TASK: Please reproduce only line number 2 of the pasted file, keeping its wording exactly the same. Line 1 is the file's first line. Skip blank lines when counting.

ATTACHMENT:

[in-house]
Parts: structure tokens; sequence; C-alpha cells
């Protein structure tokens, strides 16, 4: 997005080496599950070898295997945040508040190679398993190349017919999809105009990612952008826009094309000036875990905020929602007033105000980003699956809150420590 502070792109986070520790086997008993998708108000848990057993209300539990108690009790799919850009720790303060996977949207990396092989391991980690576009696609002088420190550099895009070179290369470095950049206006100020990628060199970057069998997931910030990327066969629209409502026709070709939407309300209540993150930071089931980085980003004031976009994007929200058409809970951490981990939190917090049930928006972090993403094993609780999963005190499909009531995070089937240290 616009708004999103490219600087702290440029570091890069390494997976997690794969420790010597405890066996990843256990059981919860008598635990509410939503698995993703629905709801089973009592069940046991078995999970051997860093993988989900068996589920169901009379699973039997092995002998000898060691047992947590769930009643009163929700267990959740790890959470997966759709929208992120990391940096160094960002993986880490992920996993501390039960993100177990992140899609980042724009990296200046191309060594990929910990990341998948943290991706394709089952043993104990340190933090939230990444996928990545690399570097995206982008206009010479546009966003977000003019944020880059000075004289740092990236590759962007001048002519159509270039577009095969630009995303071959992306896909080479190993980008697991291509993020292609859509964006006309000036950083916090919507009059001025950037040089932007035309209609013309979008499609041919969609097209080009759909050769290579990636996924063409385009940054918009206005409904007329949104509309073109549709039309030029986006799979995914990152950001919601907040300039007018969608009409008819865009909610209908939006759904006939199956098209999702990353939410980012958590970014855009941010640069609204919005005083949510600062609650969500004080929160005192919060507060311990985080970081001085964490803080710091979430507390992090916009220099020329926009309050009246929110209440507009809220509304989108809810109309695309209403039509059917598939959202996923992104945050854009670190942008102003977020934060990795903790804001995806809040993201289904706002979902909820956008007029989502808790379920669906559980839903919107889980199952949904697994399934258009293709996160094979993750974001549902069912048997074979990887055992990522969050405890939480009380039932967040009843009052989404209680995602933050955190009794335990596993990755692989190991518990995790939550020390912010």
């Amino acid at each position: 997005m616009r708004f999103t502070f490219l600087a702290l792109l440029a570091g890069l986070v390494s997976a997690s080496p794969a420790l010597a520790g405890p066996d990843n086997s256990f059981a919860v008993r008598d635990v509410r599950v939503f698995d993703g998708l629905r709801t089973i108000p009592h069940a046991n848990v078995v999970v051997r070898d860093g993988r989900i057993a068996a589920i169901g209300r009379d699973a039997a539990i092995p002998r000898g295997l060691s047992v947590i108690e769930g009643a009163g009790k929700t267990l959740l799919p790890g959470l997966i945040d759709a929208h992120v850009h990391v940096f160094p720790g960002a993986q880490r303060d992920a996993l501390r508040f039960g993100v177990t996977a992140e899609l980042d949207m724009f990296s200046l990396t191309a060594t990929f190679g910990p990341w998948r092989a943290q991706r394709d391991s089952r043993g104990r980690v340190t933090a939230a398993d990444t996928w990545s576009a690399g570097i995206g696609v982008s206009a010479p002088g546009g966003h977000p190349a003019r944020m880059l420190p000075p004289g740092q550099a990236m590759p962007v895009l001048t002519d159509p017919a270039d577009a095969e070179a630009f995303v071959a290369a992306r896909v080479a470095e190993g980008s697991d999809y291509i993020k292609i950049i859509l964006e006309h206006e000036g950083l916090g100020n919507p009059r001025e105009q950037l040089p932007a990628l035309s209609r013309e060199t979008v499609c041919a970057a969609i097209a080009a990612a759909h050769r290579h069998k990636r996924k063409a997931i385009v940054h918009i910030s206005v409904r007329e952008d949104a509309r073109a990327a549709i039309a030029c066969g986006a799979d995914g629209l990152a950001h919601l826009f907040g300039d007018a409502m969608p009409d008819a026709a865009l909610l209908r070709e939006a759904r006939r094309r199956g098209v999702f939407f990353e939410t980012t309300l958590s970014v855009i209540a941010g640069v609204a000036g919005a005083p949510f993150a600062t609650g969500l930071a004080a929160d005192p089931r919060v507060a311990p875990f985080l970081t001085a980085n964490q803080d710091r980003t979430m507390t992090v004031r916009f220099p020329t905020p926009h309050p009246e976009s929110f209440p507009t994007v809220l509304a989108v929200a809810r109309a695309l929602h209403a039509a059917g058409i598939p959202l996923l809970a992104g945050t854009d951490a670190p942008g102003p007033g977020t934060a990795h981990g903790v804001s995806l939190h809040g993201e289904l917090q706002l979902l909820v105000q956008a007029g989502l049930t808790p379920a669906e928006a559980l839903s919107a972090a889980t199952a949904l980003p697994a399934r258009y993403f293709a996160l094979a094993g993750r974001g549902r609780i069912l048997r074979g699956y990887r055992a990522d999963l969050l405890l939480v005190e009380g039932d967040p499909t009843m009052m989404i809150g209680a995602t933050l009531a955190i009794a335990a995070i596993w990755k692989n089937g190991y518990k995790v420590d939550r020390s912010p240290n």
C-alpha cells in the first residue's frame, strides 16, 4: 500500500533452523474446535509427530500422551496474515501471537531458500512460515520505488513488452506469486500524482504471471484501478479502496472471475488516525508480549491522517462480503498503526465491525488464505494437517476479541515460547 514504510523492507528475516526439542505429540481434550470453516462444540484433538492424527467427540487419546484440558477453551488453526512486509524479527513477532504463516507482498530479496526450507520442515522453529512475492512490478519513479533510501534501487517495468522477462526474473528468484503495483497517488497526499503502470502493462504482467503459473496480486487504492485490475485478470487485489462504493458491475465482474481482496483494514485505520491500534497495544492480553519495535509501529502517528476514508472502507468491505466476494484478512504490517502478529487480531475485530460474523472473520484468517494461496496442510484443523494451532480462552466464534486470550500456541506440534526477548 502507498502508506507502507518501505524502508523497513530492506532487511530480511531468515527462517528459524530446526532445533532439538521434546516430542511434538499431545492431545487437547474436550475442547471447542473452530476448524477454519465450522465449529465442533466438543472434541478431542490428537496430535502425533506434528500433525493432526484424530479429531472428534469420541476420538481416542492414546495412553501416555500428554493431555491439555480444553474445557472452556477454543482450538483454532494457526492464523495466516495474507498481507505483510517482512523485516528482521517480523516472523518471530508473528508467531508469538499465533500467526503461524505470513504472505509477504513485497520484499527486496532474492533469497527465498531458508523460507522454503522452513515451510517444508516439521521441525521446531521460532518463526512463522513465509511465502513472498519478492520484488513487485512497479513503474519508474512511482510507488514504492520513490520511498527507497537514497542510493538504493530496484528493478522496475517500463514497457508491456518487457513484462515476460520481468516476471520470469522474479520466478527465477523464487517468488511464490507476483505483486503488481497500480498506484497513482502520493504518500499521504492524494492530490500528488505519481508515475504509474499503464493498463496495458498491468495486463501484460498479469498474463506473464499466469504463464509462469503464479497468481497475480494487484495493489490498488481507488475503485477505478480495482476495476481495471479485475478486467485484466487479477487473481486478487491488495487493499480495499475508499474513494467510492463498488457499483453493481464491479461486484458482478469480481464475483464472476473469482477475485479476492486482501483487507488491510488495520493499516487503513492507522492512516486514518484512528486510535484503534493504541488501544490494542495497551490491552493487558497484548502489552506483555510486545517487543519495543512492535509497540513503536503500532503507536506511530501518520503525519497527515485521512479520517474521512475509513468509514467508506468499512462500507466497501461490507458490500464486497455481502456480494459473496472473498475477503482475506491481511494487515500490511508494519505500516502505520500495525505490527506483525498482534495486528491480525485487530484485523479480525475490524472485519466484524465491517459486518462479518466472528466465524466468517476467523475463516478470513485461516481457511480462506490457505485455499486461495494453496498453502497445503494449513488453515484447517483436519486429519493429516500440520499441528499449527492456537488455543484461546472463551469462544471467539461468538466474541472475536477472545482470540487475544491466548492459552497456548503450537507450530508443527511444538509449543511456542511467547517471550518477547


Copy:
Parts: structure tokens; sequence; C-alpha cells